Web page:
Although most people don’t think about lung health until symptoms of a condition surface, it’s important to take care of your lungs because they’re responsible for keeping organs oxygenated so your body can function on a daily basis.
October is Healthy Lung Month – a time to consider the importance of keeping your lungs healthy.
What is lung health and why does it matter?
Though you may not often think about it, the simple act of breathing is a complex process. When you inhale, the lungs receive oxygen, which is picked up by the blood and delivered throughout your body. When you exhale, air moves out of the lungs and carbon dioxide is released as a waste product.
Healthy lungs are able to perform these actions when they are flexible and strong enough to squeeze and expand with each breath you take. Without a regular supply of fresh oxygen, our organs could be compromised or fail, resulting in serious health issues.
Because we breathe whether we think about it or not, concerns with respiratory health are sometimes ignored until they escalate into more serious conditions.
Hazards to the lungs
It may come as no surprise that one of the greatest hazards to your lungs is smoke. Smoking cigarettes directly damages the lungs, as well as secondhand smoke or smoke inhaled from vehicle exhaust and natural sources such as wildfires.
Environmental pollutants that we encounter every day may be hard to avoid, such as air pollution, chemicals, toxins, or carcinogens such as asbestos in buildings. All of these can negatively impact lung health.
In addition, common allergens such as dust mites, pollen, and mold can also have a detrimental effect on the respiratory system. If you have symptoms or reactions to any or all of these, it’s helpful to get tested and confirm exactly what is affecting you, then proceed with treatment to help minimize the impact on your lungs.
Symptoms of lung problems
How can you be sure if your lungs are healthy or not? Symptoms that may indicate compromised lung function include:
- Chronic, persistent cough
- Breathlessness or shortness of breath during physical activities
- Chest tightness
- Frequent respiratory infections
- Fatigue/ lack of energy
- Decrease in ability to exercise
- Pain or discomfort when breathing
- Swelling in ankles, feet or legs
If you experience any or all of these symptoms, consult with a pulmonary doctor as soon as possible for an assessment and a diagnosis of your condition.
Common lung conditions
According to the American Cancer Society, lung cancer is the second most common cancer in the United States, and it is the leading cause of cancer deaths. More people die from lung cancer than of breast, colon and prostate cancers combined.
In addition to cancer, and lung disorders that our Pulmonologists see the most frequently include asthma, bronchitis, COPD, chronic cough, pneumonia, interstitial lung disease such as fibrosis, lung nodules, pleural effusions, and sleep apnea. Sleep disorders are considered serious lung conditions because of the way that breathing is negatively impacted.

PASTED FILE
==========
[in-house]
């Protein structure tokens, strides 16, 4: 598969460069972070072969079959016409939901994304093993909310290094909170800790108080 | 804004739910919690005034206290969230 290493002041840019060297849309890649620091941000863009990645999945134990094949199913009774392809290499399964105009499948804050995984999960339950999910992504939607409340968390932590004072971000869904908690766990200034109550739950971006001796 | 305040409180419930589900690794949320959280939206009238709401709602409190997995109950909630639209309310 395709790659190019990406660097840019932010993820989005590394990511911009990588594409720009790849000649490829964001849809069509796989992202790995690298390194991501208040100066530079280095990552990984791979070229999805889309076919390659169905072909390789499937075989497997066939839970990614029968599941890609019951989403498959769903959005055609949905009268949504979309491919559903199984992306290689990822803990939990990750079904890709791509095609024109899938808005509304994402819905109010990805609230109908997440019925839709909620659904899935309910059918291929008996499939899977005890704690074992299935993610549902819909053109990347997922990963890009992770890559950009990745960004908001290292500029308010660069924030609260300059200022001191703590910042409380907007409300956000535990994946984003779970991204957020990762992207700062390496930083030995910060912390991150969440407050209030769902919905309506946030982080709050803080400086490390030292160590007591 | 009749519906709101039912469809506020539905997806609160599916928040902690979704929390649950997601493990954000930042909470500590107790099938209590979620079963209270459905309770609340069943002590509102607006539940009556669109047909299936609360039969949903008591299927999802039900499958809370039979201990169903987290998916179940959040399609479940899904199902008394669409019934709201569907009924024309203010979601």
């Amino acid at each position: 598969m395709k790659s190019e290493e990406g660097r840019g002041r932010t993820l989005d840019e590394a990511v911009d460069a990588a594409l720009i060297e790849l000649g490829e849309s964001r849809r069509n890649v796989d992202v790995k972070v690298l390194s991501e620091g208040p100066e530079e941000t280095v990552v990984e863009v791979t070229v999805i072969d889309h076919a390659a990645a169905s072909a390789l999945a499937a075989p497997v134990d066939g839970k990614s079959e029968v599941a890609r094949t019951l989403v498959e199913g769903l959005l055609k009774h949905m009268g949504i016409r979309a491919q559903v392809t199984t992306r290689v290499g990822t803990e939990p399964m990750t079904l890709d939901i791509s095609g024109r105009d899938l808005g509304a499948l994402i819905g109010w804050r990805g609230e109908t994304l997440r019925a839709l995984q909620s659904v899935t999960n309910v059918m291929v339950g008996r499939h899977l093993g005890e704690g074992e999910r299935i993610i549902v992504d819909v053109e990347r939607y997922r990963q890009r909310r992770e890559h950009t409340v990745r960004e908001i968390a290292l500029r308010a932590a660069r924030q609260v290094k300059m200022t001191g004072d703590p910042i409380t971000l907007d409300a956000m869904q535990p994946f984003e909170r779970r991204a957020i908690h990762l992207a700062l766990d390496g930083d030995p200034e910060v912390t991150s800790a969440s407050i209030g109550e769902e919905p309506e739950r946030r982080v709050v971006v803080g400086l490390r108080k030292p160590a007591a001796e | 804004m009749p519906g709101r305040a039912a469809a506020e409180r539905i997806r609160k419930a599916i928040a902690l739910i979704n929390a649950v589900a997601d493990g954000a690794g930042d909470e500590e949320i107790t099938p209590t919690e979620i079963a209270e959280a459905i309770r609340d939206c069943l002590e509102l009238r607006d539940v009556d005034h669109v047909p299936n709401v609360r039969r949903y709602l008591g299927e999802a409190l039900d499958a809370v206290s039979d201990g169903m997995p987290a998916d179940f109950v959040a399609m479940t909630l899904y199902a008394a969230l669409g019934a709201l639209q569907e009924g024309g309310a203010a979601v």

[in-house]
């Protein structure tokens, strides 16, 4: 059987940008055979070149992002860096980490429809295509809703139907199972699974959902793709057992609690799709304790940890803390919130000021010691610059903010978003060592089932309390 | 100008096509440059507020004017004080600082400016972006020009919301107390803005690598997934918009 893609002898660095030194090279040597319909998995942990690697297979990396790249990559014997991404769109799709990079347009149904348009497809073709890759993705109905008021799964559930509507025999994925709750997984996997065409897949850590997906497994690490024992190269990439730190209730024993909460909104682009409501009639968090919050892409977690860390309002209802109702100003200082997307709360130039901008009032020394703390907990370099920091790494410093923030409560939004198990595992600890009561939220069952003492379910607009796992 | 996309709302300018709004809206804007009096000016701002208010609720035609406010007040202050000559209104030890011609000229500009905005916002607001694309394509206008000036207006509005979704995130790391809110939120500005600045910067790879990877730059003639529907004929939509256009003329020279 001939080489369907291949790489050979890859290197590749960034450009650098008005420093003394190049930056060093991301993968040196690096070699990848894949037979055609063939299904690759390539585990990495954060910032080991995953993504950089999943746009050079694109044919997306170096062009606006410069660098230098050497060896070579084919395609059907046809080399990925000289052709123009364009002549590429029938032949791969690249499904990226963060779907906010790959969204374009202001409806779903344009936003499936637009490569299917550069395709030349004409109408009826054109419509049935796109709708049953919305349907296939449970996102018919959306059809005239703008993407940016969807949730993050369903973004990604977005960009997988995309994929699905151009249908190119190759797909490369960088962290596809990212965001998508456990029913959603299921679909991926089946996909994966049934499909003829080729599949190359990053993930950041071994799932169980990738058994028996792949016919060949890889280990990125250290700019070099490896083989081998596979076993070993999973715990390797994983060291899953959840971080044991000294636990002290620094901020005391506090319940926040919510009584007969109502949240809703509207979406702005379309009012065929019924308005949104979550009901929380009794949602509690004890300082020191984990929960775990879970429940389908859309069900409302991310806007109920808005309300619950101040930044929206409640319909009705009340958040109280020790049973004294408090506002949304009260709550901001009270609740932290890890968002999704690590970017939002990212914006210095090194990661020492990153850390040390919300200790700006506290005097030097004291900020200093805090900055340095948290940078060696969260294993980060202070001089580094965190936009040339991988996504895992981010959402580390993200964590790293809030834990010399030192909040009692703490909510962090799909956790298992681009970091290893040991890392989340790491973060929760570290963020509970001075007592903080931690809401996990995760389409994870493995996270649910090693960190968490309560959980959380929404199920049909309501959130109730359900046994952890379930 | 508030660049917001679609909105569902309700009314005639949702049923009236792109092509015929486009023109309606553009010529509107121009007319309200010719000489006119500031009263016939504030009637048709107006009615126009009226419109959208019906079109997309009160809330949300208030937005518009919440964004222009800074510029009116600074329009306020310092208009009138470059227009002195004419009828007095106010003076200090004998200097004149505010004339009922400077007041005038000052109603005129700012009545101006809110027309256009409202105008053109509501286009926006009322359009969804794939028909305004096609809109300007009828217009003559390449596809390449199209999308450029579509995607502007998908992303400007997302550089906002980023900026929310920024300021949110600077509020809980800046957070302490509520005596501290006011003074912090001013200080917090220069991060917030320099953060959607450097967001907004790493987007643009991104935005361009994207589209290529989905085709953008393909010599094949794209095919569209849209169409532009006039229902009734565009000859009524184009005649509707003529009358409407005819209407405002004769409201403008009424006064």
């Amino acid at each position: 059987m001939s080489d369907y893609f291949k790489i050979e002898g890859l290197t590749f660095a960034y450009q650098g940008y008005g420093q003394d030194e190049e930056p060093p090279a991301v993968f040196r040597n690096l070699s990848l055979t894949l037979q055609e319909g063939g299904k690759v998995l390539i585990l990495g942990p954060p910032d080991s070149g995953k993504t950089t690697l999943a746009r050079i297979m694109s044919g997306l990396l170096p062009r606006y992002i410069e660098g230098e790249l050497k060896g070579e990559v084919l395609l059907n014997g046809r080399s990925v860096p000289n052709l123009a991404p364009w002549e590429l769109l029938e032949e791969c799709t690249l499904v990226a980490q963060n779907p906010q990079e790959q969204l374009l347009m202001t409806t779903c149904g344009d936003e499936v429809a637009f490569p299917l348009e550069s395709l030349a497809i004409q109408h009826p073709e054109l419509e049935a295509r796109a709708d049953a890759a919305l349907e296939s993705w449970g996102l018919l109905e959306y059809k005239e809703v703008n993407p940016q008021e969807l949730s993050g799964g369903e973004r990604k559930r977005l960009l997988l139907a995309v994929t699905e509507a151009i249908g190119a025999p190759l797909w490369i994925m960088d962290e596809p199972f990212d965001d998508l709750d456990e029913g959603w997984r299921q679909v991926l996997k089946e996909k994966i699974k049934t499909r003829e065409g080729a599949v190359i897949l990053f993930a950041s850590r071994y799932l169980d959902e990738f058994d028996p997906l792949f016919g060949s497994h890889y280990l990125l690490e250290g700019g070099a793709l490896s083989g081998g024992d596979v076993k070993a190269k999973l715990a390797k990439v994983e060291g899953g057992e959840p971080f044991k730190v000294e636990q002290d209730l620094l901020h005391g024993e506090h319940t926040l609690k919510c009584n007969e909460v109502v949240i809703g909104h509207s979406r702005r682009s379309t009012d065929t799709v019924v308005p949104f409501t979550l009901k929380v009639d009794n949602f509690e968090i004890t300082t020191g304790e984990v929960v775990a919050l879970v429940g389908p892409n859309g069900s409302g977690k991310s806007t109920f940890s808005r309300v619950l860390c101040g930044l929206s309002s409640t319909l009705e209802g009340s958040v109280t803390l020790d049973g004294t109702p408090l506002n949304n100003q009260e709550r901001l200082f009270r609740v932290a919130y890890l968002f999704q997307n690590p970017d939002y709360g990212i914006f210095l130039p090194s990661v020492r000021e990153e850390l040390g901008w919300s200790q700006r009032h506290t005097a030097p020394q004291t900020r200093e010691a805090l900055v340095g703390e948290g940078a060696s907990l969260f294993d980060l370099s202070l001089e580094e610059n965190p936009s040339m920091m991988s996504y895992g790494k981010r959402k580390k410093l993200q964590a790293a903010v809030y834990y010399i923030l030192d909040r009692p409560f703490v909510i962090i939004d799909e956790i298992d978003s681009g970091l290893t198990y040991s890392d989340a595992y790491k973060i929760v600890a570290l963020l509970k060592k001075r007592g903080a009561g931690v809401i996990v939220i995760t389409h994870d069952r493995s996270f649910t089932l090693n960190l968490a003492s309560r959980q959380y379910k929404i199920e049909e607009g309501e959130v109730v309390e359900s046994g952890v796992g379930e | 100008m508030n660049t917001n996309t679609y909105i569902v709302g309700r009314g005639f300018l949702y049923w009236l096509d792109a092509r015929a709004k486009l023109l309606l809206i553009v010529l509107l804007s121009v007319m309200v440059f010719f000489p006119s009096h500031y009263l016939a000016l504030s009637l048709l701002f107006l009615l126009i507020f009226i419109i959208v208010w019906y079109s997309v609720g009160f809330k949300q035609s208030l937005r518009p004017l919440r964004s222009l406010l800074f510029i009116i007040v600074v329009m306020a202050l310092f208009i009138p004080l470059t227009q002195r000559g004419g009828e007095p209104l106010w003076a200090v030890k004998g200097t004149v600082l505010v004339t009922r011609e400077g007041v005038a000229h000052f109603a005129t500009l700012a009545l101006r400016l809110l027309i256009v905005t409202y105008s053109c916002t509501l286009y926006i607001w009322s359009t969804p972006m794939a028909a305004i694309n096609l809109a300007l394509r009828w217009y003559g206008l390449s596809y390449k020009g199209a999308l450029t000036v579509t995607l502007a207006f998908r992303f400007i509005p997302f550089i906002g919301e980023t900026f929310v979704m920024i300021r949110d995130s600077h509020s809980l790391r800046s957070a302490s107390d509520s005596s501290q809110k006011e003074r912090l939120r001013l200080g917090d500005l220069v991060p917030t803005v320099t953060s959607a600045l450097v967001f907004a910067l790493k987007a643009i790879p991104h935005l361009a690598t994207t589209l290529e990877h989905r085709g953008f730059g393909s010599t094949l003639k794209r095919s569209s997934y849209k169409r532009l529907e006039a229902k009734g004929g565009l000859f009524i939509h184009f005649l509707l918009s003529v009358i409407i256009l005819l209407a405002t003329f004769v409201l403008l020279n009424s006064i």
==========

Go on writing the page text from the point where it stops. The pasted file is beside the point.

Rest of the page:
WWMG’s board-certified Pulmonary Specialists can diagnose disorders of the lungs and respiratory system, and work with patients to design a customized treatment plan to help them manage symptoms and support their quality of life.
Tips to keep your lungs healthy
Prevention is key to keeping respiratory concerns from becoming serious health conditions. Here are just a few ways to maintain strong lungs:
- Exercise. Regular exercise is an excellent way to care for your lungs. Your lungs actually get stronger because they have to physically work harder when you’re active, so regular, rigorous exercise helps your body become more efficient at receiving oxygen into the bloodstream and transporting it to your working muscles.
- Avoid exposure to pollutants. Some exposure to environmental pollution is unavoidable. However, in the instances where you’re able to control your environment (such as when the air quality is listed as “poor”), stay indoors and minimize the amount of time you spend outside.
- Don’t smoke or quit smoking. Smoking is hazardous to your lungs and your long-term health. If you smoke, consider quitting. If you don’t smoke, don’t start.
- Get vaccinated. The healthier you keep yourself, the less likely you are to contract infections that can weaken your lungs. Stay up to date with vaccinations for influenza, COVID-19, and if applicable, pneumonia.
- See a doctor. Regular check-ups, even in times of assumed good health, can reveal unknown issues before they become serious. Stay on top of annual physical exams and preventative check-ins with your primary care provider.
- Get screened. After age 55, if you’re a regular smoker or a former smoker, you should be screened for lung cancer. This also applies if you’re at high risk due to personal or family medical history. In the event that you are diagnosed with lung cancer, early detection can be crucial to effective treatment and survival. In addition to lung cancer, these screenings can detect other serious pulmonary issues that would otherwise remain undetected.
- Participate in a research study. If you’re between the ages of 50 and 80, and have a 20 pack/year smoking habit (1 pack/day for 20 years or 2 packs/day for 10 years), you may be eligible to participate in a clinical trial for lung cancer screening. Apply online to participate a research study at WWMG, to help others and contribute to moving science forward.
Make Your Respiratory Health Top Priority
October is Healthy Lung Month, an important time to prioritize your respiratory health. If you’re experiencing shortness of breath, sleep problems, or chronic breathing issues, request an appointment today with a WWMG Pulmonary specialist. Our doctors work with patients every day to diagnose lung disorders and recommend appropriate, personalized treatment to reduce or manage symptoms and improve your quality of life.